A report said that an underground waste tank is leaking a radioactive liquid at a Washington nuclear site. Estimates are that gallons are leaking into local soil daily.

Underground Waste Tanks Leaking at Nuclear Sites are Dangerous

Officials say that a chemical waste tank full of radioactive material is leaking, a cause for concern, reported UPIState officials said an underground chemical waste tank stored in southeast Washington is leaking gallons of liquid a day into the soil.

According to the Department of Ecology for Washington, which reported a leak in a statement last Thursday, tank B-109 was found at the Hanford Nuclear Reservation, 170 miles from Spokane.

One department official said that the leaking tank is very old compared to other chemical tanks on site. It is roughly 75 years old and has been dripping at least 3.5 gallons a day since March 2019, with an estimated 1700 gallons in total; the leak is a cause for concern.

Hanfoed nuclear site released the following statement:

"The tank holds 15,000 gallons of liquid waste after the majority of its contents is drained, leaving only a very small amount of liquid waste in the tank."

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Laura Watson, Ecology Director, stated that the underground waste tank is leaking a radioactive liquid, and dangerous chemical waste is a serious concern. She added, "According to the information we already have, the leak presents no immediate danger to staff or the general public, but it did add to the ongoing imminent hazard to the environment at Hanford."

The Hanford nuclear site started during the second world war, as it produced weapons-grade plutonium used for the atomic bomb over imperial Japan, said the website.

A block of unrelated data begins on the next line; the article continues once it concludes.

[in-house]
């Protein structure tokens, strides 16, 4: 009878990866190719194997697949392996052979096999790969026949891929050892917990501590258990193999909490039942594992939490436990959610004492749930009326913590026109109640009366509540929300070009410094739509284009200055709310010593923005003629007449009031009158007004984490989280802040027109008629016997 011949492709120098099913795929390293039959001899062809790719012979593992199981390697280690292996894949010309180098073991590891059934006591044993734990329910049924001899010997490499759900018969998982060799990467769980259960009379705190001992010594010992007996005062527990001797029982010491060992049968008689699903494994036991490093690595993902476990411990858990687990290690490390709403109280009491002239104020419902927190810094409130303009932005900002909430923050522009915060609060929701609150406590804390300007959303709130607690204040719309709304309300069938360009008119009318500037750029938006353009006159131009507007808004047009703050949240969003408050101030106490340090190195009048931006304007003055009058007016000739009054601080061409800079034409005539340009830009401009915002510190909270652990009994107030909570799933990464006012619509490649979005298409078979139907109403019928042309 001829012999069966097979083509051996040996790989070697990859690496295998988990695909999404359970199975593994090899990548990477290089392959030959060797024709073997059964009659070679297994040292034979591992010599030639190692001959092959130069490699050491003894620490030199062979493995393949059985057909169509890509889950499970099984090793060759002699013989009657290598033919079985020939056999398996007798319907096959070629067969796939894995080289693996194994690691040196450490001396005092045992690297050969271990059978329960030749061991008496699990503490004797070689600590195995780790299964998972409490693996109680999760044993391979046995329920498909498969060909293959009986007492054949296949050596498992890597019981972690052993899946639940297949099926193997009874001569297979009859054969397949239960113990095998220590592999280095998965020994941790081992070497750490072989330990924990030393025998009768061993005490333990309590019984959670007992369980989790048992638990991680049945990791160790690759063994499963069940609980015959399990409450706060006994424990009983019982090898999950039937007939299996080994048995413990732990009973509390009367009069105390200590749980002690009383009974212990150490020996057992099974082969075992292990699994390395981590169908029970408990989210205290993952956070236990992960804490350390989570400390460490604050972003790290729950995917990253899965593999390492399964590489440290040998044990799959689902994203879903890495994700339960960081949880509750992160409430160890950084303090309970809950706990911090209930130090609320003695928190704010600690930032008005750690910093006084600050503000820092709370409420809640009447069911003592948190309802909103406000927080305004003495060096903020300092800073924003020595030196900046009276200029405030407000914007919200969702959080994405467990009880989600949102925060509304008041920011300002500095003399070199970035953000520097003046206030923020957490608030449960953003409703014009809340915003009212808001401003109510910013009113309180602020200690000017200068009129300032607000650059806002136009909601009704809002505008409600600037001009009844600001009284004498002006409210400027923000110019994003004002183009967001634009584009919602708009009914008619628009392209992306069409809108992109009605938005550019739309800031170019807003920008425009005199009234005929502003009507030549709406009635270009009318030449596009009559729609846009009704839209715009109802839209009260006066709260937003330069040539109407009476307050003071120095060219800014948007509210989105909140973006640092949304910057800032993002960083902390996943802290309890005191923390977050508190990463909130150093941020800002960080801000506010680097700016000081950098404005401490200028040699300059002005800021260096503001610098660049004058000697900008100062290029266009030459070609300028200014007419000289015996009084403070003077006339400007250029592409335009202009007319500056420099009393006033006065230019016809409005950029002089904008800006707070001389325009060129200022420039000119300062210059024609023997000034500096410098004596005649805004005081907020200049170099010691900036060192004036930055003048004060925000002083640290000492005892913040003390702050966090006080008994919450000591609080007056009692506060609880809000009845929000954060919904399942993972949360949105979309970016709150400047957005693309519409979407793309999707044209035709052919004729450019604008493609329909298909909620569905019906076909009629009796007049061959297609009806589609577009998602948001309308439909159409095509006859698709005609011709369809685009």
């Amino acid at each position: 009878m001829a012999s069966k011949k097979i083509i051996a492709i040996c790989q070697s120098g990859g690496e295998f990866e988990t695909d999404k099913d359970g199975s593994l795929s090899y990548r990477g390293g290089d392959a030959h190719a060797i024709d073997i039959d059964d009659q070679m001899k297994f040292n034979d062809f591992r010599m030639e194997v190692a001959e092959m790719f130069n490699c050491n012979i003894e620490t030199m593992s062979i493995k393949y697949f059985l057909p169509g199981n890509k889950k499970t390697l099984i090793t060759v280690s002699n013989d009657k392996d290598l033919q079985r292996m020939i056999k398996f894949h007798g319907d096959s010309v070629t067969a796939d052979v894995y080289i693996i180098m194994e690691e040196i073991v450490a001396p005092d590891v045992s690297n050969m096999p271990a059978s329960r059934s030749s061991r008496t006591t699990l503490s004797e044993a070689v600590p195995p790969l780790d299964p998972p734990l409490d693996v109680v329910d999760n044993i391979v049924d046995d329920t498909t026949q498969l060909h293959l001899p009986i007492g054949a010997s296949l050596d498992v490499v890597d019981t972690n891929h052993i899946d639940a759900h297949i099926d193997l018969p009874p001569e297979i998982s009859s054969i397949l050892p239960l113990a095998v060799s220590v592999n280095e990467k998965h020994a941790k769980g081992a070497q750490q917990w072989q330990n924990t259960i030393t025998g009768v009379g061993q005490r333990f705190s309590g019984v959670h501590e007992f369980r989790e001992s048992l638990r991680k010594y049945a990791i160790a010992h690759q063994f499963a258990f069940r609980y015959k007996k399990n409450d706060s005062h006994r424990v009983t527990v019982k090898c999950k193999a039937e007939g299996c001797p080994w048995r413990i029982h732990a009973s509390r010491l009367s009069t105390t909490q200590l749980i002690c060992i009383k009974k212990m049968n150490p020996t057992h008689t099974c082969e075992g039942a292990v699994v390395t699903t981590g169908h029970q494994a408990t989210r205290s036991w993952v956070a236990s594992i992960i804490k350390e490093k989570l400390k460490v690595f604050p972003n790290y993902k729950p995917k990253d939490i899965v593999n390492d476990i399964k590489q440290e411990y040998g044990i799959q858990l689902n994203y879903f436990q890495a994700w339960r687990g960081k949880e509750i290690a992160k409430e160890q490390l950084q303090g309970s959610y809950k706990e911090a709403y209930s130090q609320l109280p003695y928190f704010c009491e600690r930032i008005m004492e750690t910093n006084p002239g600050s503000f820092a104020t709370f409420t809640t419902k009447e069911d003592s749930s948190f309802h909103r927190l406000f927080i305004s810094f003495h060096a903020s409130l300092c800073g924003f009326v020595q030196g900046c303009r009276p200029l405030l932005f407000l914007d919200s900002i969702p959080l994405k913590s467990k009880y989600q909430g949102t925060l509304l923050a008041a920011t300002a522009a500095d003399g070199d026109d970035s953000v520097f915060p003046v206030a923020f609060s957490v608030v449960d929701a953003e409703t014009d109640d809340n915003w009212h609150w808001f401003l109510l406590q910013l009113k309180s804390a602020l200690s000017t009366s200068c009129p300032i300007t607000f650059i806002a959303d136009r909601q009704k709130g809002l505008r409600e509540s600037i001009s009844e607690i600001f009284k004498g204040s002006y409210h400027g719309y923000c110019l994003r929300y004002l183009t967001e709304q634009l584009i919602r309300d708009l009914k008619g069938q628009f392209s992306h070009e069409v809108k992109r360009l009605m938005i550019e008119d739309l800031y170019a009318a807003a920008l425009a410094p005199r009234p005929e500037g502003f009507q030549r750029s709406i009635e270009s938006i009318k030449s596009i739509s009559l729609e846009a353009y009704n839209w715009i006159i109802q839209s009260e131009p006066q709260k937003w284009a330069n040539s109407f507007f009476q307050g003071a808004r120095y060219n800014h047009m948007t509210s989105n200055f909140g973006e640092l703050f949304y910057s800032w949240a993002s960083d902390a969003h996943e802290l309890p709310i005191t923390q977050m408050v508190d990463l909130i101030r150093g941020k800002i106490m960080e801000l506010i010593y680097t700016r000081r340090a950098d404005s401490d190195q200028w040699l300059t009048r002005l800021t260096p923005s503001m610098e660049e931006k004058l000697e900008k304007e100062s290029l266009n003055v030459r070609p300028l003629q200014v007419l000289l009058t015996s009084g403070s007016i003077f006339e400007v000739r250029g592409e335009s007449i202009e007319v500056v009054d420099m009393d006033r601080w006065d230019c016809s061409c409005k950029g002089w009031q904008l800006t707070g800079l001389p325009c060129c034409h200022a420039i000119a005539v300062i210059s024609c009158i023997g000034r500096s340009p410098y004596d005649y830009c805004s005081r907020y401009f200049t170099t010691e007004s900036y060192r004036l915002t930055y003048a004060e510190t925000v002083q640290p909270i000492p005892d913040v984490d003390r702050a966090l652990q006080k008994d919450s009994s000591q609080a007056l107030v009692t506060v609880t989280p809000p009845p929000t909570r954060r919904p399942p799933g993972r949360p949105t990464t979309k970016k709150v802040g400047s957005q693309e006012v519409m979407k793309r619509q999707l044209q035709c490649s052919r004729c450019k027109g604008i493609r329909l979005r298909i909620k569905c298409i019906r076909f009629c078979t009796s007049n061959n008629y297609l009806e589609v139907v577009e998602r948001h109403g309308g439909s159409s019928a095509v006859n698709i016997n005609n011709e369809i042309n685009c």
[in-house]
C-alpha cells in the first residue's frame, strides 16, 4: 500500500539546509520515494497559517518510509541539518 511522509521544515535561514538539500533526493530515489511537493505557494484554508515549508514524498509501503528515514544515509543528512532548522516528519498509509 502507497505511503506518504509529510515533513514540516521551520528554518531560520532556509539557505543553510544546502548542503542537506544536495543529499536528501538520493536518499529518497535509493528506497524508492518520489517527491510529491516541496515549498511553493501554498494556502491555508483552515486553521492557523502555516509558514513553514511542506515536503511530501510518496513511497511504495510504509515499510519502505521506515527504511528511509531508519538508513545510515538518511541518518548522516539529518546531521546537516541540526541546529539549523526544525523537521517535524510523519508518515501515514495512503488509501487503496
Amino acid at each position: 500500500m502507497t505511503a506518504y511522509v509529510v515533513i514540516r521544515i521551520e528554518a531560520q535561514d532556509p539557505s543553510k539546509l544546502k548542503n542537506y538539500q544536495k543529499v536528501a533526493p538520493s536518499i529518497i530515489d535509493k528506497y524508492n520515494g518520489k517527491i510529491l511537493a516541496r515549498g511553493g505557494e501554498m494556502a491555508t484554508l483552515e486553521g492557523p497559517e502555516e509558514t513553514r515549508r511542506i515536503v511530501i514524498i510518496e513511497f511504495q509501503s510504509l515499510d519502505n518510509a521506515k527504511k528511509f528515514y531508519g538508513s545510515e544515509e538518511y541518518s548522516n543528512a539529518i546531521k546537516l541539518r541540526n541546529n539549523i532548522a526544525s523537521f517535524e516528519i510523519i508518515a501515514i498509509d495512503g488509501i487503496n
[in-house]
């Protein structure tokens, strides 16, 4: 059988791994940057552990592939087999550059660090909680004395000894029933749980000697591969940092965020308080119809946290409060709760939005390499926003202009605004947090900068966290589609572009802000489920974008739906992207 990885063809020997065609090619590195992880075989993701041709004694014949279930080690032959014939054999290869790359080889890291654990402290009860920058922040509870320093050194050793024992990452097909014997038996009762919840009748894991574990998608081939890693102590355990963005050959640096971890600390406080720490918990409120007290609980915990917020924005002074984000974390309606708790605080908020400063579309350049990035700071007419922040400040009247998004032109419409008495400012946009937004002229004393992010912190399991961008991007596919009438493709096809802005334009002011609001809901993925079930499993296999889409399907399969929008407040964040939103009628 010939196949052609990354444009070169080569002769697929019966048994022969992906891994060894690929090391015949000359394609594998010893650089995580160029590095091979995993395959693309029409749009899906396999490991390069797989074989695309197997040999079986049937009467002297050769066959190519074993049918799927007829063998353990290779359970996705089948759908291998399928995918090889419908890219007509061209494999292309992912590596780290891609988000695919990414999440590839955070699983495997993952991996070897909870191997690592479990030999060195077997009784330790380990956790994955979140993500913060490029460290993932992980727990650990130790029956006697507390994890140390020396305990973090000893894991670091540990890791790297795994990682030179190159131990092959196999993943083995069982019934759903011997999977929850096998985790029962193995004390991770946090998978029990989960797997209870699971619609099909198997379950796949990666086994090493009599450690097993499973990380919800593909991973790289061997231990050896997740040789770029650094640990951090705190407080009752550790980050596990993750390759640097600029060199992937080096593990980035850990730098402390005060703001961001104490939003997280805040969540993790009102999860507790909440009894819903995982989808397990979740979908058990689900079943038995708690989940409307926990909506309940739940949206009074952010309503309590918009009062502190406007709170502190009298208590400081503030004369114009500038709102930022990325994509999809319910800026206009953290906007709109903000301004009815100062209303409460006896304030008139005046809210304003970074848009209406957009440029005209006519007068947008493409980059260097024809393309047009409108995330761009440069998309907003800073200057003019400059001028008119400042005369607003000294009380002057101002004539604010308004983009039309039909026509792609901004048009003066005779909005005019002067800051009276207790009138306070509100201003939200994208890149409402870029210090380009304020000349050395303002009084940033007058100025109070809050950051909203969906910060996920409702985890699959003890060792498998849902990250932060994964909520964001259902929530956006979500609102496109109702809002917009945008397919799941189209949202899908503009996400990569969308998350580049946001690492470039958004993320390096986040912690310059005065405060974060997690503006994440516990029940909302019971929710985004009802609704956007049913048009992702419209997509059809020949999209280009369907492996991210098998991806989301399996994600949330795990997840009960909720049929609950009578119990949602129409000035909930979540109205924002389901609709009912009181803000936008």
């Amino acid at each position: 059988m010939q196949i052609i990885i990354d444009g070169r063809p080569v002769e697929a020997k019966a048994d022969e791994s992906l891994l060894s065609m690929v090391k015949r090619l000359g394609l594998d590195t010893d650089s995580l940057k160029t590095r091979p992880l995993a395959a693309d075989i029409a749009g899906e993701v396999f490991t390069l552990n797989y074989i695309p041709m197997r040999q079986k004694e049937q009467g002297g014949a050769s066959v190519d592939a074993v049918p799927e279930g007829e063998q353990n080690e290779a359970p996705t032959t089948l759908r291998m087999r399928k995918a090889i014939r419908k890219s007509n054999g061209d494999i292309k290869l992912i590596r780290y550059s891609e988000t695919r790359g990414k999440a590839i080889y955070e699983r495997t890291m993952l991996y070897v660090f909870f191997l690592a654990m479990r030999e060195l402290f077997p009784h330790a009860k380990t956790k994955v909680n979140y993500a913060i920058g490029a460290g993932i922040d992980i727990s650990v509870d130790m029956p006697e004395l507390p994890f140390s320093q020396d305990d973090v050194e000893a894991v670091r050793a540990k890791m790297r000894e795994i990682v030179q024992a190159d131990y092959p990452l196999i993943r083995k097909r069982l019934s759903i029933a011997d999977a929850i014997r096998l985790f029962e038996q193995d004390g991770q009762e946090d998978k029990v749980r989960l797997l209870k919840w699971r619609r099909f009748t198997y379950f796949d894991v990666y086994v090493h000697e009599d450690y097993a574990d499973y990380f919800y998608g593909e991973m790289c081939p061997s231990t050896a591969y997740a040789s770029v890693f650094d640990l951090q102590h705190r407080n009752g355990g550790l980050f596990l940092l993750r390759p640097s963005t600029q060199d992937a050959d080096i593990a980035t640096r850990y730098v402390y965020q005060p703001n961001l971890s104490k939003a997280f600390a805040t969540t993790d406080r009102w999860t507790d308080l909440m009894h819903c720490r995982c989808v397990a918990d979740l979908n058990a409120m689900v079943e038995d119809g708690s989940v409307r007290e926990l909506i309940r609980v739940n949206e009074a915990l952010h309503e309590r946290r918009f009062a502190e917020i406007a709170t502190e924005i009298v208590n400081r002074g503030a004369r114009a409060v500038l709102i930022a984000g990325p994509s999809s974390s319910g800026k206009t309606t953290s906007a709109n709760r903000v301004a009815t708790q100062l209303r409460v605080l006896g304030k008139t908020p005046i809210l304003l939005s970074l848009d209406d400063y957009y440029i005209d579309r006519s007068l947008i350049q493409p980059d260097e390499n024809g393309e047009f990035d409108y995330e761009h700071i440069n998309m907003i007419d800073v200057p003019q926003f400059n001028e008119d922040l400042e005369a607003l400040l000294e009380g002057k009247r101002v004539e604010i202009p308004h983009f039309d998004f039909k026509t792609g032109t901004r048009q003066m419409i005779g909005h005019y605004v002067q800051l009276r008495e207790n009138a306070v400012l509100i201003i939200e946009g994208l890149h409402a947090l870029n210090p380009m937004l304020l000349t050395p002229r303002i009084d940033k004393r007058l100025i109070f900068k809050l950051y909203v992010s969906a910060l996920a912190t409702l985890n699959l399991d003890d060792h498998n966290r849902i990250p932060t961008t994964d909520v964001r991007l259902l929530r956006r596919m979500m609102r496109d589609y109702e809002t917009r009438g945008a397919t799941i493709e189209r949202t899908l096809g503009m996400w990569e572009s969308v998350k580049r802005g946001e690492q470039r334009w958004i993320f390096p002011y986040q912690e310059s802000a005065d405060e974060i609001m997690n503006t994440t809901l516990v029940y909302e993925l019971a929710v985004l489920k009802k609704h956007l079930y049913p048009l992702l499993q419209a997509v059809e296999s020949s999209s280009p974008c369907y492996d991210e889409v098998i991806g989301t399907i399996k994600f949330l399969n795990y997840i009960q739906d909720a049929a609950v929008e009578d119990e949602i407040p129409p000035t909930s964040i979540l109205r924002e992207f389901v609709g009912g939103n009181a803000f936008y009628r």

Way back in 1984, it was confirmed that the Department of Energy, the Environmental Protection Agency, and the Washington State Department of Ecology had reached a deal to clean up the Hanford site, making it one of the world's most significant nuclear cleanup initiatives.

A statement by the Hanford Nuclear Reservation said that one of its tanks is leaking when monitoring teams saw a drop in the suspected tank level. It followed a formal leak assessment starting in July 2020 and was completed Thursday.

Another statement from the site administrators said that contamination in the area is not new, and mitigation actions were taken throughout the decades of operation to protect the workers, the public, and the environment.

Any contamination from the tank would take more than 25 years to reach the water table, between 210 and 240 feet underneath it, said officials.

Other remarks about the nuclear leak from the state ecology department mentioned the Columbia River is miles away, so there should be no worries.

Watson also stated," This leak is contributing to the estimated 1 million gallons of tank waste in the Hanford site's soil." She made an additional remark, "This reinforces the crucial need for investment to fix Hanford's deteriorating tanks, which will continue to degrade and leak over time."

An advocacy group called the Hanford Challenge asked politicians to clean and repair the Hanford site and fix the underground waste tanks at the nuclear site.

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